For nearly four decades, Ada head coach Bob Olwin has seen a number of changes to rules, equipment and technology.
And as he prepares from another photo day, the veteran coach pretty much said things stay the same with players forgetting their shoulder pads or wearing the wrong color pants.
But one change Olwin has no control over was Ohio High School Athletic Association introducing competitive balance beginning with football this year.
The OHSAA reported that of the 718 schools that play football in Ohio, 75 schools moved up to a higher division due to competitive balance and/or a higher base enrollment number. In volleyball (790 schools), 51 moved up a division. In girls soccer (522 schools), 24 moved up a division, while in boys soccer (571 schools), 30 moved up a division.
For a team like Ada, which was in Division VII last year, moved up to Division VI last year due to enrollment and Olwin does not like the move.
Olwin, who admits he does not know the fine details of the new rule, is not changing up his approach to the season. However, he knows this new OHSAA rule could hurt his team making the playoffs, and if they do make the postseason, they find themselves in the tough Division VI that now features Coldwater, Marion Local and Fort Recovery.
“We are in the northern section which is better than being in the southern section on paper,” Olwin said. “We are looking at winning the nonleague games, win each game in the conference and see what happens.”
Olwin said he does not like the new rule that was instituted to try and make it an easier playing field for the public schools to compete with the parochial schools. It took four times for the competitive balance proposal to pass this year.
According to competitive balance regulations, the previous season’s roster data (grades 9-12) is used for affecting the following season’s additional roster count in the selected sports. The additional roster count is added to the school’s base enrollment number to determine the final adjusted enrollment count before divisional placements are made.
When the OHSAA made the announcement earlier this year, the OHSAA released , Dan Ross, the OHSAA commissioner said, “The committee studied the competitive balance factors and we listened to the feedback from our member schools,” Dr. Ross said, noting that the first three Competitive Balance Proposals were voted down by the membership in 2011, 2012 and 2013. “As we’ve said all along, our goal is to keep public and non-public schools together in the same postseason divisions, but competitive balance will help place those schools in the correct division based on the makeup of their roster. We are very pleased that this is now off the ground and we can see the results. We’ll continue to gather feedback and see what changes, if any, the committee wants to propose to the membership to vote on in the future.”
“I don’t know much about competitive balance but I don’t like it,” Olwin said. “Marion won state 300 times and there still right there at bottom and how is that competitive. Coldwater has won state nine out of 12 times and they are still in Division VI. I don’t get it.”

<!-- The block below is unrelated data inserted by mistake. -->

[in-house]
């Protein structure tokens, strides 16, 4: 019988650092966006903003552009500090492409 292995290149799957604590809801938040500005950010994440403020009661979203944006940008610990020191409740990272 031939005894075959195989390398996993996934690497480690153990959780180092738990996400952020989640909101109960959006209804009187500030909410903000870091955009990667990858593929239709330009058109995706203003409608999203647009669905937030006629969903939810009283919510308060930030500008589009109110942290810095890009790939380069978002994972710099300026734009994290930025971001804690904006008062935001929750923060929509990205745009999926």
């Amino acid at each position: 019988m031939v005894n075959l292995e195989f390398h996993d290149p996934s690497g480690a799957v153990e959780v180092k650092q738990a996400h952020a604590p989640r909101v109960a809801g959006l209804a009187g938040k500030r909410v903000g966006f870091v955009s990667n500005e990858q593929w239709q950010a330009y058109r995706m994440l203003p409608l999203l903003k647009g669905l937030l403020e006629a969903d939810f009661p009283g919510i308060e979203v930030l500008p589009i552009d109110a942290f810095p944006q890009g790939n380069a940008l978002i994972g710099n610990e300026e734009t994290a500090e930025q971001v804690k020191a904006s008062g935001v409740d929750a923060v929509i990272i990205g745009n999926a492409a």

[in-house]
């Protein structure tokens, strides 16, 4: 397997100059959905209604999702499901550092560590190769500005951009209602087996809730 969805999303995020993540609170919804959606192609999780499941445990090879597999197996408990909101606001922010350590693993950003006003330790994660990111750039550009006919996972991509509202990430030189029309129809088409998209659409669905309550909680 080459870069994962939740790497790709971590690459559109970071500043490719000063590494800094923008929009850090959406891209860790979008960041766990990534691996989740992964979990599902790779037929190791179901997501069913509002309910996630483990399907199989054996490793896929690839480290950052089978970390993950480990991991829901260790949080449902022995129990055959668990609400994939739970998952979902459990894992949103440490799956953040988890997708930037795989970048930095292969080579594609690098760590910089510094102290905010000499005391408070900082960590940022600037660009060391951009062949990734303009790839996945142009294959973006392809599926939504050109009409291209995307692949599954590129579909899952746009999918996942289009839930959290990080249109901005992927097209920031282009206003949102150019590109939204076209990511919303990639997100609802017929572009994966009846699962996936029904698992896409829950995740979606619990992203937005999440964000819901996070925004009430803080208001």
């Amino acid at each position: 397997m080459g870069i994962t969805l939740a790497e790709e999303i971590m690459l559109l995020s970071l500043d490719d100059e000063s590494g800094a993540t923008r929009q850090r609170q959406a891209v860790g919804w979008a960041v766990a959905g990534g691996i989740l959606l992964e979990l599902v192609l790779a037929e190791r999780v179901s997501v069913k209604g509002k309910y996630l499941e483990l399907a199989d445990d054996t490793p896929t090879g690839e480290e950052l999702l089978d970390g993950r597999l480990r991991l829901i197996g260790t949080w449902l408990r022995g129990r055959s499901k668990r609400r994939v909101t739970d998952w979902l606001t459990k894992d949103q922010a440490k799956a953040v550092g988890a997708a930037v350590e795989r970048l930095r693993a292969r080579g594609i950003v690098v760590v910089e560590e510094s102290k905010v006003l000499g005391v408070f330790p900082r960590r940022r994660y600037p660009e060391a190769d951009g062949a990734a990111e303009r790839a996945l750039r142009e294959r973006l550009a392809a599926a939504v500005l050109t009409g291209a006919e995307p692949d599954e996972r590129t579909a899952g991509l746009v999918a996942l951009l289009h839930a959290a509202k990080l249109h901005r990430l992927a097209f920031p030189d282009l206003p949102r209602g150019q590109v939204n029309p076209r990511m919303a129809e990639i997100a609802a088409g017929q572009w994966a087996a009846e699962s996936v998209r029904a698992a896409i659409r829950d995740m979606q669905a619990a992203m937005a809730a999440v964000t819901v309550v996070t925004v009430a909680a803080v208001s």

Olwin does not believe this new system is a step in the right direction and does not solve the problem.
“I’m not sure why it is there,” Olwin said. “If you won a state, weren’t you supposed to move up one or two divisions and I did not see that much going on. Heck people came down so I don’t know how they figured it.”
Owlin adds that while the Ada’s boys enrollment might be 120, approximately 30 show up to play football.
While Olwin is against this new proposal, two other teams in the area who were affected, St. Marys and Ottawa-Glandorf, both moved down and the two respective head coaches, see this as a step in the right direction.
Both Western Buckeye League teams moved down due to enrollment.
For St. Marys who made it to the regional finals last year, the Roughriders move down to Division IV.
“It doesn’t really change anything we do on a daily basis,” Frye said. “It does help a little bit to qualify for the playoffs. Whether it was competitive balance or not we would have dropped because of our enrollment.”
Frye added that he feels the new measure does balance the playing field between private and public schools.
“Being a public school coach I do see the point to it,” Frye said. “I might feel different if I were in a different situation but I do feel it is a step in the right direction. We will just have to see how effective it is.”
If the Roughriders make the playoffs, they will be facing some new schools but as Frye points out some of the schools they have faced in the past have also dropped to Division IV.
Ottawa-Glandorf head coach Ken Schriner echoes many of Frye’s sentitment and said he thought instituting competitive balance is also a good thing. The Titans will be in Division V this year.
“I think change is necessary,” Schriner said. “I’m not sure it is the perfect solution but the are trying to get it right.”
Schriner said he has previously worked in Cleveland and saw first hand how the previous system worked and how public and private schools operate where it is more evident the domination of private schools in the big city.
Pointing out that Ottawa-Glandorf is the smallest school in the WBL, the move makes sense and Frye and Olwin said, teams still have to get the job done during the regular season.
“No doubt you still have to win games and this is what it is all about,” Schriner said.
Of course the good news for Ottawa-Glandorf is that they will not have to face Bishop Hartley who has eliminated the Titans from the playoffs the past two seasons.